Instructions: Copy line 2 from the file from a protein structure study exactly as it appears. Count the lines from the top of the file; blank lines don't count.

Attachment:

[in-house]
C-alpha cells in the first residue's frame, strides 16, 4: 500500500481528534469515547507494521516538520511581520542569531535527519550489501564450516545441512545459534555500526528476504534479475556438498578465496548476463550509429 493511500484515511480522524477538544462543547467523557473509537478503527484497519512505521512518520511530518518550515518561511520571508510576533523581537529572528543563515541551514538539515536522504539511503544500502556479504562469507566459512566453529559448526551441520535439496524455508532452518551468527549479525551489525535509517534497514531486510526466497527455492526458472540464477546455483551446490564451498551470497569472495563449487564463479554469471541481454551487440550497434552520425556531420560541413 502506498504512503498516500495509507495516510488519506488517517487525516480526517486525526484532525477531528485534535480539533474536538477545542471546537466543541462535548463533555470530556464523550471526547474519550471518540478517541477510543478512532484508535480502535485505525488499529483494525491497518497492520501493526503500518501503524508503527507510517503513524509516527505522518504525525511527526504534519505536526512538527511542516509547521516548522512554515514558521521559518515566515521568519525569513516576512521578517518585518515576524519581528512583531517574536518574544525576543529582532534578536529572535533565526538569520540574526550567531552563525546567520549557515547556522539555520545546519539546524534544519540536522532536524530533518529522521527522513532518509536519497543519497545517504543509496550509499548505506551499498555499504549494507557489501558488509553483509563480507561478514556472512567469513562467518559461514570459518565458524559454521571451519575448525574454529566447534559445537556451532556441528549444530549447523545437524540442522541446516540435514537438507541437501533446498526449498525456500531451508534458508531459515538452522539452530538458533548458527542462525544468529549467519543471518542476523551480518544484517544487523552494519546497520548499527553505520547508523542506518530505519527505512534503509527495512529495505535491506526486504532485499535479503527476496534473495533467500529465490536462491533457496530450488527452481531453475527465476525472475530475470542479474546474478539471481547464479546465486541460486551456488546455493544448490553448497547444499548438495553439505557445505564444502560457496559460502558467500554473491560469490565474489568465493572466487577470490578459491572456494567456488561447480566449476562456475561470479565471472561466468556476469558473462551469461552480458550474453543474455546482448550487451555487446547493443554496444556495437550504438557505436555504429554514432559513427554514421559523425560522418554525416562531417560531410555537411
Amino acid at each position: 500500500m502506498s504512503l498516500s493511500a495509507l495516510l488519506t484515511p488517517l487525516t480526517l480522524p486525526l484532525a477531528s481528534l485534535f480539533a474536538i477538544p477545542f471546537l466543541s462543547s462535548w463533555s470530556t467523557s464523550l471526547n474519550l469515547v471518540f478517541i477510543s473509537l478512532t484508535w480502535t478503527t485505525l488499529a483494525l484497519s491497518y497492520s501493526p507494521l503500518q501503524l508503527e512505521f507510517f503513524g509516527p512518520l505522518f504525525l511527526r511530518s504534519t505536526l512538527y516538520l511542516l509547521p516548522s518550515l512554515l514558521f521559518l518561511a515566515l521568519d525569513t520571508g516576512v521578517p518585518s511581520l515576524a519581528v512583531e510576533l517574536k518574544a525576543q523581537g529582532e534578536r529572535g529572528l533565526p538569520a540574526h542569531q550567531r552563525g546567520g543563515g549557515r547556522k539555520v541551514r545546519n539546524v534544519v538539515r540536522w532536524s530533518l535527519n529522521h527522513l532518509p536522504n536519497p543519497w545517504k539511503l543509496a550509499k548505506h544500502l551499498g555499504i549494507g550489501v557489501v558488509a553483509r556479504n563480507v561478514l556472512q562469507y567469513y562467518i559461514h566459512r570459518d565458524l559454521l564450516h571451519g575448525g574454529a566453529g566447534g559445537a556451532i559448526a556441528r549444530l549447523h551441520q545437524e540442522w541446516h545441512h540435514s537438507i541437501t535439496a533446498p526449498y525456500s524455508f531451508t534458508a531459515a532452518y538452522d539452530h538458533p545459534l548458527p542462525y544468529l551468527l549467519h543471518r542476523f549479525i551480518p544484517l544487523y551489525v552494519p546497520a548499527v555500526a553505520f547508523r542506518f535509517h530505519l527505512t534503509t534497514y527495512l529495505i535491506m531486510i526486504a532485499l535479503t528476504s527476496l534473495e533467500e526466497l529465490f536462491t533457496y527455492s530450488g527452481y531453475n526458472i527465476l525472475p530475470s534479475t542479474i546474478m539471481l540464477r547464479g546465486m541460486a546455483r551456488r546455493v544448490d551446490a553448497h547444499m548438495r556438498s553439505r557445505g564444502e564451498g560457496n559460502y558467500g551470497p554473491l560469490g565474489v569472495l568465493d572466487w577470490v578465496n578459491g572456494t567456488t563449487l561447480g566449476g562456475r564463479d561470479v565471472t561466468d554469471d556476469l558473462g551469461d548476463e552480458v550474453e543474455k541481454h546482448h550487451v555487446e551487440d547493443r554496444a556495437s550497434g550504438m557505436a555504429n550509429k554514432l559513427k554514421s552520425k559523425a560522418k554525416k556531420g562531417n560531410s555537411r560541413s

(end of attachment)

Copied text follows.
C-alpha cells in the first residue's frame, strides 16, 4: 500500500481528534469515547507494521516538520511581520542569531535527519550489501564450516545441512545459534555500526528476504534479475556438498578465496548476463550509429 493511500484515511480522524477538544462543547467523557473509537478503527484497519512505521512518520511530518518550515518561511520571508510576533523581537529572528543563515541551514538539515536522504539511503544500502556479504562469507566459512566453529559448526551441520535439496524455508532452518551468527549479525551489525535509517534497514531486510526466497527455492526458472540464477546455483551446490564451498551470497569472495563449487564463479554469471541481454551487440550497434552520425556531420560541413 502506498504512503498516500495509507495516510488519506488517517487525516480526517486525526484532525477531528485534535480539533474536538477545542471546537466543541462535548463533555470530556464523550471526547474519550471518540478517541477510543478512532484508535480502535485505525488499529483494525491497518497492520501493526503500518501503524508503527507510517503513524509516527505522518504525525511527526504534519505536526512538527511542516509547521516548522512554515514558521521559518515566515521568519525569513516576512521578517518585518515576524519581528512583531517574536518574544525576543529582532534578536529572535533565526538569520540574526550567531552563525546567520549557515547556522539555520545546519539546524534544519540536522532536524530533518529522521527522513532518509536519497543519497545517504543509496550509499548505506551499498555499504549494507557489501558488509553483509563480507561478514556472512567469513562467518559461514570459518565458524559454521571451519575448525574454529566447534559445537556451532556441528549444530549447523545437524540442522541446516540435514537438507541437501533446498526449498525456500531451508534458508531459515538452522539452530538458533548458527542462525544468529549467519543471518542476523551480518544484517544487523552494519546497520548499527553505520547508523542506518530505519527505512534503509527495512529495505535491506526486504532485499535479503527476496534473495533467500529465490536462491533457496530450488527452481531453475527465476525472475530475470542479474546474478539471481547464479546465486541460486551456488546455493544448490553448497547444499548438495553439505557445505564444502560457496559460502558467500554473491560469490565474489568465493572466487577470490578459491572456494567456488561447480566449476562456475561470479565471472561466468556476469558473462551469461552480458550474453543474455546482448550487451555487446547493443554496444556495437550504438557505436555504429554514432559513427554514421559523425560522418554525416562531417560531410555537411